Not bad, she thought. Sleep and relaxation had been a memory, stretching back three months to late December, the twenty-third to be exact. Scotlyn had a feeling she’d always remember that date and even fear it…
She’d just finished making the store’s deposit for the day and had turned to make her way out of the bank. Three men, large in stature and voice, wearing long black coats and black hockey masks, and carrying shotguns had burst in and ordered everyone on the floor, except the poor teller, who Scotlyn had been judging as wearing too much makeup and hairspray for a woman obviously in her fifties. Everyone started screaming, throwing their hands up, except for Scotlyn, who’d immediately hit the floor as if she’d been through this numerous times and knew the drill by heart. She’d never been much of a screamer, never been much of a talker, anyway, so she really didn’t feel surprised at her reaction. They’d ordered the teller to give them all of the money in the bank drawer before shoving her back to the vault and clearing most of that, too.
All Scotlyn could think about in those moments as she pressed her face to the cold linoleum floor was, This is really happening. These men are going to kill all of us.
But they didn’t. They were fast, professionals at what they did, obviously, and were out in probably less than two minutes, though one had made a simple, costly, mistake. Scotlyn had turned her face to the side, watching their booted feet move back and forth, not really knowing what was happening exactly, until she heard one of the men curse.
Against the voice screaming in her head, she turned her eyes toward the voice and caught a glimpse of his profile, only for a split second as he secured his mask once again. She’d shut her eyes tight as she saw him turning toward her and fought with everything inside of her not to scream as he walked slowly over to her. She could feel the end of the shotgun moving her hair over her ear and the tears silently creeping out of her eyes. The man never said a thing, only stared down at her, or so she guessed, until another man’s voice said, “Let’s go!”
That’s when he spoke, when he said the words that would forever resonate with her. “She saw me, man! Saw my face! I’ve got to shoot her!”
“No!” Scotlyn had screamed, feeling the sobs shake her body as the end of the shotgun moved over her hair. “I didn’t see anything, I swear!”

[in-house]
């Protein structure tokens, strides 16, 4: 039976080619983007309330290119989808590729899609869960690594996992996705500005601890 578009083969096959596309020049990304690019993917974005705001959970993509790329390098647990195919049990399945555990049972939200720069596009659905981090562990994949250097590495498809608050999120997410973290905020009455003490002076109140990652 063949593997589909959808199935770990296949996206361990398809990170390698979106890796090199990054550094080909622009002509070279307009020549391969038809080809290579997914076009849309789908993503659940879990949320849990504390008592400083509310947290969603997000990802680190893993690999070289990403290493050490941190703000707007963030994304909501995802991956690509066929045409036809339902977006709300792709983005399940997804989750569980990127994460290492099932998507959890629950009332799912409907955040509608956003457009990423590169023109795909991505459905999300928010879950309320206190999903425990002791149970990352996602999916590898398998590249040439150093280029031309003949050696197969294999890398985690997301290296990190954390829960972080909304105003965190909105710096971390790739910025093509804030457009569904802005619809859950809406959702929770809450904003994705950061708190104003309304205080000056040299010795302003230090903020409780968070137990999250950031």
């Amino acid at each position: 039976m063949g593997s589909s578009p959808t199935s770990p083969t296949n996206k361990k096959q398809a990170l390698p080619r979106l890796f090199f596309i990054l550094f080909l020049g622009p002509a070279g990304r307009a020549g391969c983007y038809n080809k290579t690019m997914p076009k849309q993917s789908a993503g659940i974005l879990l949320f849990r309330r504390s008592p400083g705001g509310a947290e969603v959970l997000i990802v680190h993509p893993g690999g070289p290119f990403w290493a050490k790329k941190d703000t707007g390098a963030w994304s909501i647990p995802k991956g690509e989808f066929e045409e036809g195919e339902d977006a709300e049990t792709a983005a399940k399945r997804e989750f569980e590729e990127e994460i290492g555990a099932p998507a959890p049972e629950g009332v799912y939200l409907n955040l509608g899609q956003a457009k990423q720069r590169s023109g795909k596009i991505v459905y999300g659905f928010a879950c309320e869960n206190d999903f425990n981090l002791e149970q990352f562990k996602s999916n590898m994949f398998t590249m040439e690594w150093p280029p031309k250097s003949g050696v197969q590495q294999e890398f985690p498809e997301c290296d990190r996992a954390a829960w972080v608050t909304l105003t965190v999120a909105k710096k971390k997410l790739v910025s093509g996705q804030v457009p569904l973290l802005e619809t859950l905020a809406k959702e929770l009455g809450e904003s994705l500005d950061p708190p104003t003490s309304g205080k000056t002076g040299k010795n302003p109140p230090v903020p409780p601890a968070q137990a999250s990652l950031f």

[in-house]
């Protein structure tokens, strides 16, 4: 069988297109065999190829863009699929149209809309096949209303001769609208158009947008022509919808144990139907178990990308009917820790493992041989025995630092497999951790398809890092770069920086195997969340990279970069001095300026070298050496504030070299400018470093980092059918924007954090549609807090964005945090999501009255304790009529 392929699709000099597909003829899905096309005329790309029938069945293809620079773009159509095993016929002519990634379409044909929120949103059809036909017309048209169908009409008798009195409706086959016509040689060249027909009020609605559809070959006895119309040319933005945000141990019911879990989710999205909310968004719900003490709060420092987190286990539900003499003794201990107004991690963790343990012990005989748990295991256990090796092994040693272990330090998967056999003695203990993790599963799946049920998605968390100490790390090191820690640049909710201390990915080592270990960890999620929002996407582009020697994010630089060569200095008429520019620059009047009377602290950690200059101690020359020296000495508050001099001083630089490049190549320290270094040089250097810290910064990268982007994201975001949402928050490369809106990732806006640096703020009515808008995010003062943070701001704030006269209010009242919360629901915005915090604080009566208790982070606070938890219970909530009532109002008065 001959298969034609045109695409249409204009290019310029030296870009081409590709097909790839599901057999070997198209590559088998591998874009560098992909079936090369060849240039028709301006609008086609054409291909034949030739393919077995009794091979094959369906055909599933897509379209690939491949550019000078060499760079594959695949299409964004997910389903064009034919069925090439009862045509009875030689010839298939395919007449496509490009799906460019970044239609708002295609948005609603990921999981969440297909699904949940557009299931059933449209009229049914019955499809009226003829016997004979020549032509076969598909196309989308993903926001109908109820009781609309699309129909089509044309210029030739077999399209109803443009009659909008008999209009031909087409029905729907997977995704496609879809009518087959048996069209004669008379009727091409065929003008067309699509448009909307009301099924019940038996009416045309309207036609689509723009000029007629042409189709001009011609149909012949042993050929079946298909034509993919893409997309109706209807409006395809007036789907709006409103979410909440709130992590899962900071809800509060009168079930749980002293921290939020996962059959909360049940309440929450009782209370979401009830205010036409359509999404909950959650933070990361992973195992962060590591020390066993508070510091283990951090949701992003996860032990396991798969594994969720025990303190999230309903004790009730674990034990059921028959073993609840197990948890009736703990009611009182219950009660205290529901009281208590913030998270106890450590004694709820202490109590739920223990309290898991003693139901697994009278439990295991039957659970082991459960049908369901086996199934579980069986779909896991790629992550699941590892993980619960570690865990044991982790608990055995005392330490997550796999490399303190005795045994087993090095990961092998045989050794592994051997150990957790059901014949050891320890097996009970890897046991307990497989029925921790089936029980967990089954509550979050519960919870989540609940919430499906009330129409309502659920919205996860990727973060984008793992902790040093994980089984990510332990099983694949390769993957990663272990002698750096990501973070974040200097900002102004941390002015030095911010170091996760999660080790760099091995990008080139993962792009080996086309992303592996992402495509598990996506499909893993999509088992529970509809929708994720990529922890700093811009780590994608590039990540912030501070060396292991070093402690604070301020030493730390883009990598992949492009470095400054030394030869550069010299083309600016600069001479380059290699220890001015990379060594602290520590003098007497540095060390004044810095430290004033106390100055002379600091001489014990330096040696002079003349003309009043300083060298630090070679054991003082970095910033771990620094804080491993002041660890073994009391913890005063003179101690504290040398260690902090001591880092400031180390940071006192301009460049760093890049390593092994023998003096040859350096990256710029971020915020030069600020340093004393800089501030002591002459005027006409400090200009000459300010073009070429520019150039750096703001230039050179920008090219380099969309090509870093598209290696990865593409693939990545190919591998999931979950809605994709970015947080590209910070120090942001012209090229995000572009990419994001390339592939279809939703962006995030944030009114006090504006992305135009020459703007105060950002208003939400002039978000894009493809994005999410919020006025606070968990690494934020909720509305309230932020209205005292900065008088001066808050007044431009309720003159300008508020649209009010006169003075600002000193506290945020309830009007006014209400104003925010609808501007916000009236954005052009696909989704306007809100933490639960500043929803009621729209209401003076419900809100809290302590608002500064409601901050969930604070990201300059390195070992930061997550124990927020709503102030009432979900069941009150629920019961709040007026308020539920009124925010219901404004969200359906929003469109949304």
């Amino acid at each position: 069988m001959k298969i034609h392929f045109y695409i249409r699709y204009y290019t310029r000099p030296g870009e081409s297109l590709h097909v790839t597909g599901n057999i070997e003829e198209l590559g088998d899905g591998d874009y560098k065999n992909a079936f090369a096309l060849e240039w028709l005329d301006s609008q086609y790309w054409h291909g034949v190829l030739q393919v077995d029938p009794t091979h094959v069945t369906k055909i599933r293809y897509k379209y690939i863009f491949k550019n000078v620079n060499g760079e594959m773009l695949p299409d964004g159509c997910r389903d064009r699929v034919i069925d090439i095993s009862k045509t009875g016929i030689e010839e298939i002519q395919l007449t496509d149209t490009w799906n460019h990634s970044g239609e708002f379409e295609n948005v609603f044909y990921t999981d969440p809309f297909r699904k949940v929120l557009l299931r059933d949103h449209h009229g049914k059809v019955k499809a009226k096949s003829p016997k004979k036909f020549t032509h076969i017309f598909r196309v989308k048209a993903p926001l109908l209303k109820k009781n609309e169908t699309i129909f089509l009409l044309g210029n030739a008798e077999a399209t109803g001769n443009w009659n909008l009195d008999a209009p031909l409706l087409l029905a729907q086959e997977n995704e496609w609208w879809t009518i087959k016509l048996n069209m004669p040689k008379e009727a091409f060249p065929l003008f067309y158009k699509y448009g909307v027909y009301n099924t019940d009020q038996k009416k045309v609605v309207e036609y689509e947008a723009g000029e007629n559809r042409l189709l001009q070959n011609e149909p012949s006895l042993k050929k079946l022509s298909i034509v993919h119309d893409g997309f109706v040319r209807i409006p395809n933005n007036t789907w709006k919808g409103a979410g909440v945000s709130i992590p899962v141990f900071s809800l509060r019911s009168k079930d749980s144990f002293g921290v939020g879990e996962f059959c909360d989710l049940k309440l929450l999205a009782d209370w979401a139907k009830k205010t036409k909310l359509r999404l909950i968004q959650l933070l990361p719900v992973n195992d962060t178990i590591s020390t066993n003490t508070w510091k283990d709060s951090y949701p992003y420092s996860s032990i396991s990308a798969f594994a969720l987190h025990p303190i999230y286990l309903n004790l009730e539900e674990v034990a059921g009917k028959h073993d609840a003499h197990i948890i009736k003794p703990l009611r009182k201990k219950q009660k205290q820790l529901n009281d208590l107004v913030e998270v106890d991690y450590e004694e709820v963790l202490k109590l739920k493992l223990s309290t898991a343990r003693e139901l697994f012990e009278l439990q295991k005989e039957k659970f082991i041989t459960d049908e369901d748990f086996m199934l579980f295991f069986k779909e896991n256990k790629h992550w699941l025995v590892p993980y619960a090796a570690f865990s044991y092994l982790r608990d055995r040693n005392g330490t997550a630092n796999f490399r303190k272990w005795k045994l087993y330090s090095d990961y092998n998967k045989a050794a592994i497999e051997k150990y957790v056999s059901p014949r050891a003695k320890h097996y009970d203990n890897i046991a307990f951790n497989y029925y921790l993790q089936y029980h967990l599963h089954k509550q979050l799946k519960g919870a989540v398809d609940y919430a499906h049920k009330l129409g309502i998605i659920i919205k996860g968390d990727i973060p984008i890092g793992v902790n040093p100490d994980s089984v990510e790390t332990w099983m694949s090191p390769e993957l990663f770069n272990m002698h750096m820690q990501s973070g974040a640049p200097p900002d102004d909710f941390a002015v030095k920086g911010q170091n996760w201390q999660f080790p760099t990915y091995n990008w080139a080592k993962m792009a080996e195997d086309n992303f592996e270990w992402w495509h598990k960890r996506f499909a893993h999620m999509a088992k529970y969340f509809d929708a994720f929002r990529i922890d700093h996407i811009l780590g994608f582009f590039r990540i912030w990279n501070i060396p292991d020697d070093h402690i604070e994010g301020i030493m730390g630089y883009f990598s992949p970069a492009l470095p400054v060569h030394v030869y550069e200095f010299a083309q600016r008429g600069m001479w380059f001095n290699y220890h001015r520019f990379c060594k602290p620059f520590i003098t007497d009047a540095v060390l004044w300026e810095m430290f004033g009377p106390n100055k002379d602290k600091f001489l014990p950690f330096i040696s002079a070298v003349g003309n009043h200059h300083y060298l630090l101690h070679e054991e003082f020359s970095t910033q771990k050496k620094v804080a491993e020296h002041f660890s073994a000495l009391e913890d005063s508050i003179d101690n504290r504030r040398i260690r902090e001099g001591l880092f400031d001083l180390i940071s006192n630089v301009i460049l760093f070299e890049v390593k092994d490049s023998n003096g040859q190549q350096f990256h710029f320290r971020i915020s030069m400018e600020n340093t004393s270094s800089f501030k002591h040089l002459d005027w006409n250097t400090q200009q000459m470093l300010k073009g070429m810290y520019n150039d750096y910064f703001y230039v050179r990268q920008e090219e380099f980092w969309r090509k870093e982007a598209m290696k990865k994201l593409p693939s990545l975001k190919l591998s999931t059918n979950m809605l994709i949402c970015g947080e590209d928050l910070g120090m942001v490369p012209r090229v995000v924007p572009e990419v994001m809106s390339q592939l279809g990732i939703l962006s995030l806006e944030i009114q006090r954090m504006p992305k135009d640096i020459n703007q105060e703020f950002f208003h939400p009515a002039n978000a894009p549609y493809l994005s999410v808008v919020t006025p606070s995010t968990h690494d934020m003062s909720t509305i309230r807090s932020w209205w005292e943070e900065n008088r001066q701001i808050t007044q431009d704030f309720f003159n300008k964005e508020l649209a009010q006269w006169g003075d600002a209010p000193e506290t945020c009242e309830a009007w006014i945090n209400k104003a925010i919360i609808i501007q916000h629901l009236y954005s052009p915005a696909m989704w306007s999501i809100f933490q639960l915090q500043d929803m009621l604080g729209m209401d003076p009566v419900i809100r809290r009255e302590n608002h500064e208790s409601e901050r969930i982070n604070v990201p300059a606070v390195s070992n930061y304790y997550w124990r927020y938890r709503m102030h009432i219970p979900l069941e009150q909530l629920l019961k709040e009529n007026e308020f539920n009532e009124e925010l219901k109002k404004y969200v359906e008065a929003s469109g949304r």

She would have said anything to keep that gun from going off.
One of the bank robbers, apparently the leader of the trio, came and stood by this one. “Are you sure? Are you absolutely sure?”
“No,” she reiterated, shaking her head.
“Clock’s ticking,” the robber near the front warned.
Scotlyn could feel the hesitation in the leader, then heard him curse before saying, “Put her in the van.”
“What?” the one she’d seen shrieked. “I can just shoot her now.”
“No!” the leader commanded. “Not here, not now.”
“Just get her and come on!”
He hauled her to her feet, turned her around, and fastened a bandana, tight, over her eyes, seemingly all in one movement. She couldn’t see a thing, and it hurt, too.
“No,” Scotlyn said again as he grabbed her and threw her over his shoulder, sack of potatoes style. “Please!”
Wow, he’s strong, she couldn’t help thinking. She didn’t weigh much, but still, the way he was able to just throw her over his shoulder with one arm like that.
“Shut up!” came his answer to her plea. “We’re going for a little ride.”
Oh no, she’d thought. This is going to be bad, so bad. She was never going to see her father, or her best friend, Jane, ever again. And they were probably going to read or see on the news about her dying in a ditch somewhere.
They made it outside, and Scotlyn could feel the crisp air surround her just before he flung her into a van and climbed in after her. Things were getting real.
“Go, go, go!” he screamed before he even got the van door closed and the driver sped the vehicle into motion. She could feel him swerve right.